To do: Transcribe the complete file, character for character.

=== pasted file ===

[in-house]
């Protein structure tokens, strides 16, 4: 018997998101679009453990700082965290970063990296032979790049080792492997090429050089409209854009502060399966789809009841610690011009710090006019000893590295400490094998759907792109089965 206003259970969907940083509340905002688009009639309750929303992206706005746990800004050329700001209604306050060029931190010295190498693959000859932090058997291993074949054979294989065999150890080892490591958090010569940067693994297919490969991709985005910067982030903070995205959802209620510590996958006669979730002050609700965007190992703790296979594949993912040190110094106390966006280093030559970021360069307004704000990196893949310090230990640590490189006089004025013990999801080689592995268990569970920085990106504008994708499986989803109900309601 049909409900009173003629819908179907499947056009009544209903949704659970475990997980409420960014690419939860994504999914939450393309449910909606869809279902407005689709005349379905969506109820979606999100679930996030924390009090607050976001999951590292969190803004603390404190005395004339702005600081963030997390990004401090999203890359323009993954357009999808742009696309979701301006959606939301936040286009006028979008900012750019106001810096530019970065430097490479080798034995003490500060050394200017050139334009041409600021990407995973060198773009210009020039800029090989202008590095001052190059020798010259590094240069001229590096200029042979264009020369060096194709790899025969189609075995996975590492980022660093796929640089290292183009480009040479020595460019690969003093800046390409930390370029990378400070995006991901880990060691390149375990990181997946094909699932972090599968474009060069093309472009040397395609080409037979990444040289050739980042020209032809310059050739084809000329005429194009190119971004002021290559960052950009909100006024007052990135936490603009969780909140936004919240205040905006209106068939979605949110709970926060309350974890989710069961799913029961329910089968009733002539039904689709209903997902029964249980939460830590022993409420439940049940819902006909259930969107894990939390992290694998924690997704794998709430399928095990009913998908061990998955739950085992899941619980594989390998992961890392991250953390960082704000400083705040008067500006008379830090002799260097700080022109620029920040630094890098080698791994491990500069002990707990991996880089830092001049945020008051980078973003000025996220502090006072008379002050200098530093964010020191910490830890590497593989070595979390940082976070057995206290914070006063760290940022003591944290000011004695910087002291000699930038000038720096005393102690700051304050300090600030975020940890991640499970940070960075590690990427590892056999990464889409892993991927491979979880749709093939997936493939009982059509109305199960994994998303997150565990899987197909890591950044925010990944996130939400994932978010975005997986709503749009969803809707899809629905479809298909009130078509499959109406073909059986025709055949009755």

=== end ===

[in-house]
């Protein structure tokens, strides 16, 4: 018997998101679009453990700082965290970063990296032979790049080792492997090429050089409209854009502060399966789809009841610690011009710090006019000893590295400490094998759907792109089965 206003259970969907940083509340905002688009009639309750929303992206706005746990800004050329700001209604306050060029931190010295190498693959000859932090058997291993074949054979294989065999150890080892490591958090010569940067693994297919490969991709985005910067982030903070995205959802209620510590996958006669979730002050609700965007190992703790296979594949993912040190110094106390966006280093030559970021360069307004704000990196893949310090230990640590490189006089004025013990999801080689592995268990569970920085990106504008994708499986989803109900309601 049909409900009173003629819908179907499947056009009544209903949704659970475990997980409420960014690419939860994504999914939450393309449910909606869809279902407005689709005349379905969506109820979606999100679930996030924390009090607050976001999951590292969190803004603390404190005395004339702005600081963030997390990004401090999203890359323009993954357009999808742009696309979701301006959606939301936040286009006028979008900012750019106001810096530019970065430097490479080798034995003490500060050394200017050139334009041409600021990407995973060198773009210009020039800029090989202008590095001052190059020798010259590094240069001229590096200029042979264009020369060096194709790899025969189609075995996975590492980022660093796929640089290292183009480009040479020595460019690969003093800046390409930390370029990378400070995006991901880990060691390149375990990181997946094909699932972090599968474009060069093309472009040397395609080409037979990444040289050739980042020209032809310059050739084809000329005429194009190119971004002021290559960052950009909100006024007052990135936490603009969780909140936004919240205040905006209106068939979605949110709970926060309350974890989710069961799913029961329910089968009733002539039904689709209903997902029964249980939460830590022993409420439940049940819902006909259930969107894990939390992290694998924690997704794998709430399928095990009913998908061990998955739950085992899941619980594989390998992961890392991250953390960082704000400083705040008067500006008379830090002799260097700080022109620029920040630094890098080698791994491990500069002990707990991996880089830092001049945020008051980078973003000025996220502090006072008379002050200098530093964010020191910490830890590497593989070595979390940082976070057995206290914070006063760290940022003591944290000011004695910087002291000699930038000038720096005393102690700051304050300090600030975020940890991640499970940070960075590690990427590892056999990464889409892993991927491979979880749709093939997936493939009982059509109305199960994994998303997150565990899987197909890591950044925010990944996130939400994932978010975005997986709503749009969803809707899809629905479809298909009130078509499959109406073909059986025709055949009755």